Category: U.S. Created on Friday, 09 March 2012 12:52 Published Date Written by GNA Hits: 2423
Accra, March 9, GNA - Mrs Mary Kane, President of Sister Cities International, (SCI) has said the United State of America (USA) is looking forward to strengthening partnership with Commonwealth countries towards socio-economic advancement.
She said the relationship would be based on sustained development in culture, tourism, education, agriculture and health.
Mrs Kane announced this at the Ghana Sister Cities Mayoral Forum with Metropolitan, Municipal and District Chief Executives in Accra.
It was on the theme: “Establishing Sisters Cities Partnership for Socio-Economic Development.”
She noted that the relationship would pave the way for other countries and cities to cross share their culture and dynamism across the globe towards changing the mindset of young people to promote exchange of programmes and job creation.
Mrs Kane explained that with the relationships, business entrepreneurs would also network in sharing ideas, contacts and creating job opportunities for each other.
She said the SCI initiatives were operational in more than 136 countries and had more than 2,000 offices in six continents.
These were valuable to the development of those countries, she said, and urged countries which were not involved to take the opportunity to develop their cities by creating relationships with other international cities.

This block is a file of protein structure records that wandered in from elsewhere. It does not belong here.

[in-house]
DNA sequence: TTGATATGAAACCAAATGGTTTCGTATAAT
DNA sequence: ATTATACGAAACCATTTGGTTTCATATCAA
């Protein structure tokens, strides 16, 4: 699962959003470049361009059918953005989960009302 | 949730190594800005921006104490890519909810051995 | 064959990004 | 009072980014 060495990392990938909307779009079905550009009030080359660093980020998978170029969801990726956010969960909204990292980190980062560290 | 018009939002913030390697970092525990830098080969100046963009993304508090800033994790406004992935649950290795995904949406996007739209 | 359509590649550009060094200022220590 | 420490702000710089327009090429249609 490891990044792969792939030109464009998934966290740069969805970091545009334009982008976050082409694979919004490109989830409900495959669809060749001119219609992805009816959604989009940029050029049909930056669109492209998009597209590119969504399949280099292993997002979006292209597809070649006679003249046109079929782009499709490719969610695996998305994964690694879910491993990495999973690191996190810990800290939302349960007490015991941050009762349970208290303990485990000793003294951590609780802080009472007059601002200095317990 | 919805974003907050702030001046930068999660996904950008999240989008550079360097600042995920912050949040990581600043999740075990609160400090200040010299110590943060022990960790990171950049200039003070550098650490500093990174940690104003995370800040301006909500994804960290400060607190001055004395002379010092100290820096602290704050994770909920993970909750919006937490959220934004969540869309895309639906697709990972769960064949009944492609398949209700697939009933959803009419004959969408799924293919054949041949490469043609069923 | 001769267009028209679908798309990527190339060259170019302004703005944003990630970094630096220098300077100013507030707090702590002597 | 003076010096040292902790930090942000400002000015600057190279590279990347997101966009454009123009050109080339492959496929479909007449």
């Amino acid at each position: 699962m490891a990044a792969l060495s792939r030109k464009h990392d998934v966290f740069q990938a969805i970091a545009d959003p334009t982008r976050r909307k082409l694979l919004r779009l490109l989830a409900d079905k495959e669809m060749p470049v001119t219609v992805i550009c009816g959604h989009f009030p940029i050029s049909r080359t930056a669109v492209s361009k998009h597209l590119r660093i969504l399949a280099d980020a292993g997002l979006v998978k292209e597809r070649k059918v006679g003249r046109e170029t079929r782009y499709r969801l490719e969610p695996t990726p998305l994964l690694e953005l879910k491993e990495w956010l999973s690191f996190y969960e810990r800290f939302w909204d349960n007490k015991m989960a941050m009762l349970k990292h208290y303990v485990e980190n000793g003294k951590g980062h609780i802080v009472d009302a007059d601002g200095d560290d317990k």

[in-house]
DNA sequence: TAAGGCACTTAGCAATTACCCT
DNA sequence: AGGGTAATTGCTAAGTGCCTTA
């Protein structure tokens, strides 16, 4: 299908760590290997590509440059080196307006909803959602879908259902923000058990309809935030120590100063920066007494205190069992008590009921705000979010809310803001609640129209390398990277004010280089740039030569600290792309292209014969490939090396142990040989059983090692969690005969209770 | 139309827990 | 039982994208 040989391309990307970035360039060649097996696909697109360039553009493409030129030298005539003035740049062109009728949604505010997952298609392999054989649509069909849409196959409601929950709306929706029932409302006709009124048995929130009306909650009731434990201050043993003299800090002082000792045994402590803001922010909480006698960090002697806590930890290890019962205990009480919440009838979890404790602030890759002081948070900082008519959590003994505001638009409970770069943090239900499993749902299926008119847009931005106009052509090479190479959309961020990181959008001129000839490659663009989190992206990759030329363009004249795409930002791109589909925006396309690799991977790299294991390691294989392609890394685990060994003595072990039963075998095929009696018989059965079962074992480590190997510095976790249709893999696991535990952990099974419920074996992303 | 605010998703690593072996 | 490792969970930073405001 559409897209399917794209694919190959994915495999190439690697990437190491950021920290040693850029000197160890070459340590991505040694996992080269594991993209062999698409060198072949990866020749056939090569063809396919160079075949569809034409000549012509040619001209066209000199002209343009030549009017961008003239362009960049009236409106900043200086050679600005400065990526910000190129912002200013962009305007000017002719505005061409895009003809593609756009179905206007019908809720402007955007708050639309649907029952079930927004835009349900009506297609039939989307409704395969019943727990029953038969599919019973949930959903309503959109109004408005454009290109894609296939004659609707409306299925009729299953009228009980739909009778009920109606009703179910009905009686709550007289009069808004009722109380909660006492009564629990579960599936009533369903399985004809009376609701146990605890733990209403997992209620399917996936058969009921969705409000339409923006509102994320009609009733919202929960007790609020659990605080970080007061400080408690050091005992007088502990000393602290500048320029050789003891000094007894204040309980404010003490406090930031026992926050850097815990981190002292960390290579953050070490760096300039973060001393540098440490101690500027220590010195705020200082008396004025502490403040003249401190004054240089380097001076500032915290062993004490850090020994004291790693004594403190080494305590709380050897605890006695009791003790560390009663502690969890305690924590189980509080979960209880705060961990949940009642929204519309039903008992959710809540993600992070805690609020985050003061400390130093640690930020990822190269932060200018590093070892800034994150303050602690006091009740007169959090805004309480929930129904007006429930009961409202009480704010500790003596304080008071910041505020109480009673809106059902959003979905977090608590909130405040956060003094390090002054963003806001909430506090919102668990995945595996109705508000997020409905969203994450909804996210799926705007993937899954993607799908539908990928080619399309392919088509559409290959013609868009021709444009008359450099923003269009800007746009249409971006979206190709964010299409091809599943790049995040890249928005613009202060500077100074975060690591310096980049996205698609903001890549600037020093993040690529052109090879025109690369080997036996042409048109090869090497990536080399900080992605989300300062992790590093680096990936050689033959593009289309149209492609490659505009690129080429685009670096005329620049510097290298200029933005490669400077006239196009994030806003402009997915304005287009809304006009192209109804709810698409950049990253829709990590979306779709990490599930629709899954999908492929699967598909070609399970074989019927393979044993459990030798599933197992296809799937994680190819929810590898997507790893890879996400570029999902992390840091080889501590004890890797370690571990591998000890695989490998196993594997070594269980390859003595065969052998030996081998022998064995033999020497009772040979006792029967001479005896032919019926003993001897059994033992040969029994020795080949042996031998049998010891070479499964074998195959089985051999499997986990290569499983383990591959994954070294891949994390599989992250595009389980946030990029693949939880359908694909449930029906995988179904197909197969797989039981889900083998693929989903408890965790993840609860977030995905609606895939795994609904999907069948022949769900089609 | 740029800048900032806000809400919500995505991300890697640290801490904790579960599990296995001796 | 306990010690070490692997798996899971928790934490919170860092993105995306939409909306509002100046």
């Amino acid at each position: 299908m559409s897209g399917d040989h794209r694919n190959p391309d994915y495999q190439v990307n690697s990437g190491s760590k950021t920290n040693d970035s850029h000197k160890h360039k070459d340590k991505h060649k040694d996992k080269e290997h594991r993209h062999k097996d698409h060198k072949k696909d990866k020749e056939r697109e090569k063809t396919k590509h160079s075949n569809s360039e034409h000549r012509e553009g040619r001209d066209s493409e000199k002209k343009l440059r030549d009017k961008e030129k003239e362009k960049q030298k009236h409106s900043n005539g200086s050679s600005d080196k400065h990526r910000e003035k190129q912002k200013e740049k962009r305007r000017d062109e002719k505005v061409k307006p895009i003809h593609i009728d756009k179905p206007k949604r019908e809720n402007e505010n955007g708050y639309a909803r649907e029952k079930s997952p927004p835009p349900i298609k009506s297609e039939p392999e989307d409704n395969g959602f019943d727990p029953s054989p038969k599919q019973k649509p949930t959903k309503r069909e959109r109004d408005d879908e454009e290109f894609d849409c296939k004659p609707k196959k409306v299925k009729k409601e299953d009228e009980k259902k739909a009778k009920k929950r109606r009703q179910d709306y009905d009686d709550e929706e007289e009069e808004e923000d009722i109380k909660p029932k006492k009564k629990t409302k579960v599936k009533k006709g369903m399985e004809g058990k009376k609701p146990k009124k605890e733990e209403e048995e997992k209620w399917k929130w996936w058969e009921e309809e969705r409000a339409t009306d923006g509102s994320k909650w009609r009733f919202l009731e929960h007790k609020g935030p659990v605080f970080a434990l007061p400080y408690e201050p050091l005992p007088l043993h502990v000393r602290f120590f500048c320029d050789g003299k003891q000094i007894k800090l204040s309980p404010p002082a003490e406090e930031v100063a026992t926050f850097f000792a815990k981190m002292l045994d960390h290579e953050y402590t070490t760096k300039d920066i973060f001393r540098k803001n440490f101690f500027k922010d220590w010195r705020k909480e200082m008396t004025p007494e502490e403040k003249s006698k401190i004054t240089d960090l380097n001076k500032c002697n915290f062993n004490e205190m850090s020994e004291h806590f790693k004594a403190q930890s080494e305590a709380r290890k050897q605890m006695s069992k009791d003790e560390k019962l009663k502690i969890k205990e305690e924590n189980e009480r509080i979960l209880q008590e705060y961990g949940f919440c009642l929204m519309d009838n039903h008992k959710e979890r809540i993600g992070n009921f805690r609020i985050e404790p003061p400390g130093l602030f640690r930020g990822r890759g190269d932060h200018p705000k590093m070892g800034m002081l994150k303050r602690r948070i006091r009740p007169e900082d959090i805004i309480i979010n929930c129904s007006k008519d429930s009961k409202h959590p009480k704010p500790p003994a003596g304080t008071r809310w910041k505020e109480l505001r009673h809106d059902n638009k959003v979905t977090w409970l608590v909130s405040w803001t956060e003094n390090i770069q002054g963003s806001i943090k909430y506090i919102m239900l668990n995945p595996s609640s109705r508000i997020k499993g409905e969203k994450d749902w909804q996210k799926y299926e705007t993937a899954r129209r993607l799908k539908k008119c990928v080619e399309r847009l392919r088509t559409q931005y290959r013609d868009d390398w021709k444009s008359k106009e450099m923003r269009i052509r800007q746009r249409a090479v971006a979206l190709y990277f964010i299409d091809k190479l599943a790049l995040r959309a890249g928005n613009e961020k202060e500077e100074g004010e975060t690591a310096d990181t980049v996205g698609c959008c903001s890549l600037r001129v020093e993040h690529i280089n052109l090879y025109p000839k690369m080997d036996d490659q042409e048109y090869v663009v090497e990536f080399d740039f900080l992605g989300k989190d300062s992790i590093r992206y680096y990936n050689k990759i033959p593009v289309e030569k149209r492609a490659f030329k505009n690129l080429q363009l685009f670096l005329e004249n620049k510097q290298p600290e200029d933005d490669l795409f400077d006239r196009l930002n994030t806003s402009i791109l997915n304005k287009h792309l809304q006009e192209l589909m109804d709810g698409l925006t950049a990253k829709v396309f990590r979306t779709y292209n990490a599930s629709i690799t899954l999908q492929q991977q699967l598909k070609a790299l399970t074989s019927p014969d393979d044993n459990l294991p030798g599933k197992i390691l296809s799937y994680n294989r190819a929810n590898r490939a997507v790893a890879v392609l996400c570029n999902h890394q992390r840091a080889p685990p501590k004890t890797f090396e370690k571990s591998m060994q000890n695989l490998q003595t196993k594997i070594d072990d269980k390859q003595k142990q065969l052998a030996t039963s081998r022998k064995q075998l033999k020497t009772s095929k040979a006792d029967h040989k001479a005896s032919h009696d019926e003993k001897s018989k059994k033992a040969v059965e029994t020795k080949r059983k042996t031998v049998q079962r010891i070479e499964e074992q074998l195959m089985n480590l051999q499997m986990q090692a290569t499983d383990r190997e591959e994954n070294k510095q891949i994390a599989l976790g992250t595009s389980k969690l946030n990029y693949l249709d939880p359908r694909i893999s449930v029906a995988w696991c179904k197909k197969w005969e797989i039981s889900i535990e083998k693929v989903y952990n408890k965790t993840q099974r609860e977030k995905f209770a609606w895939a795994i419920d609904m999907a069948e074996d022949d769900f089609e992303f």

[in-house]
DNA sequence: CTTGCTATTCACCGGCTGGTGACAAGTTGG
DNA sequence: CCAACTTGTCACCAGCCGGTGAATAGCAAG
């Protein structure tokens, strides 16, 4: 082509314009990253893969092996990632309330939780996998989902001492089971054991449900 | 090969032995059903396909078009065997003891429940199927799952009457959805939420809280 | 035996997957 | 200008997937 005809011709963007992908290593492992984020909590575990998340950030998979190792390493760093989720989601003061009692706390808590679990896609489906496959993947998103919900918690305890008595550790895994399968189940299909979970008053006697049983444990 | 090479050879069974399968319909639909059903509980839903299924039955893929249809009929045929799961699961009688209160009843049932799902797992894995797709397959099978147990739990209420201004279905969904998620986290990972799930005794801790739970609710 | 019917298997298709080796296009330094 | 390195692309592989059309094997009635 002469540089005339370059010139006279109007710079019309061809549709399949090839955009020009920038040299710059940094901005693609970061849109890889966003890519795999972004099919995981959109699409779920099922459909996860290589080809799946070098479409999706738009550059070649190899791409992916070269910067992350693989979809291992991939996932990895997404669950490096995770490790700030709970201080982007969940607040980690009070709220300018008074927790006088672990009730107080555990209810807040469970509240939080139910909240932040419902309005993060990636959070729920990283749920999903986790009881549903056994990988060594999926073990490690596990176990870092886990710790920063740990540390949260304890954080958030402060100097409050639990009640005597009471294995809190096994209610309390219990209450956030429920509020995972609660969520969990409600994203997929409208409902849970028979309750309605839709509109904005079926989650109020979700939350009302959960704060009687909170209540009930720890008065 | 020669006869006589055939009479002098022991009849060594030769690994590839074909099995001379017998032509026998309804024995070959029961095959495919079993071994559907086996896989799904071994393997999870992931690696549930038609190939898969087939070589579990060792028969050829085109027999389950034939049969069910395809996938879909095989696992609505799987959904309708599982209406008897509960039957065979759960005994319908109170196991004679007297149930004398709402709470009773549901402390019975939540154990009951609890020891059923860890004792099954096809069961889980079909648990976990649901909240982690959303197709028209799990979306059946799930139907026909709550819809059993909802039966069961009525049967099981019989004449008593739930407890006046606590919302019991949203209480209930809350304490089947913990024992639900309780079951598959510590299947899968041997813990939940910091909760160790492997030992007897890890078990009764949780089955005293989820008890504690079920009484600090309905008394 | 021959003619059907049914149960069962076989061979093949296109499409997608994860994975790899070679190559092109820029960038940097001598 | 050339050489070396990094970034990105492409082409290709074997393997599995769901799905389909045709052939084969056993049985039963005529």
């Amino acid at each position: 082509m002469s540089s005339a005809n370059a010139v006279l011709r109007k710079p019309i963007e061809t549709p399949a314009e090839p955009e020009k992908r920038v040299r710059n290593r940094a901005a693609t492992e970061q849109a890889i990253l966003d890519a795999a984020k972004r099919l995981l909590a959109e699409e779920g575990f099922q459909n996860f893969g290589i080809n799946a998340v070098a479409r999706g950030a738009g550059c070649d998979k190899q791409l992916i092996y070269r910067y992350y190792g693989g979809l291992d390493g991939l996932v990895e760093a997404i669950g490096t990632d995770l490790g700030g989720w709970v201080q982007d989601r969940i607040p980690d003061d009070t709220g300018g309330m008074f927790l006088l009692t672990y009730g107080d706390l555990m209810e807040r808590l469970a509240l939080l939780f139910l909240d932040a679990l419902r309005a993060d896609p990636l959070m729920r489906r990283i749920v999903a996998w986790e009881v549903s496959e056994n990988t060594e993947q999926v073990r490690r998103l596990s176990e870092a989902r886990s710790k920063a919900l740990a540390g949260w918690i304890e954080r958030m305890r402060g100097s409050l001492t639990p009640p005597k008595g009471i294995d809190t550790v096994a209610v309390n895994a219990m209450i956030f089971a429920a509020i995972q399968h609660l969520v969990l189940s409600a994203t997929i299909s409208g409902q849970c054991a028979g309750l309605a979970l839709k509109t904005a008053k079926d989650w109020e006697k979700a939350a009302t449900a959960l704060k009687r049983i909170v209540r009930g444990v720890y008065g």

Mrs Kane encouraged the youth to develop global relationships and share ideas and good stories about their cities both nationally and internationally.
Mrs Kane would inaugurate the Sister City Global Technology Centre of Africa of the Global Sister Cities Foundation, a partner organisation based in Accra.
Professor Lorna K. Johnson, a Consultant of SCI, said her outfit was creating worldwide sister cities partnership with Africa and USA, which made tremendous contributions to the socio-economic development of sister cities in Africa.
She noted that Ghana needed to take on a leadership role in Africa to help build relations with international partners for her future development.
Prof. Johnson said working with sister cities and regions promoted sustainable and economic development, humanitarian assistance, youth education through exchange programmes and increasing international aid.
She said Louisville, a city in the US and Tamale were the most recognised cities in Ghana, and this prompted other cities to be involved in the creation of relationships with other cities.
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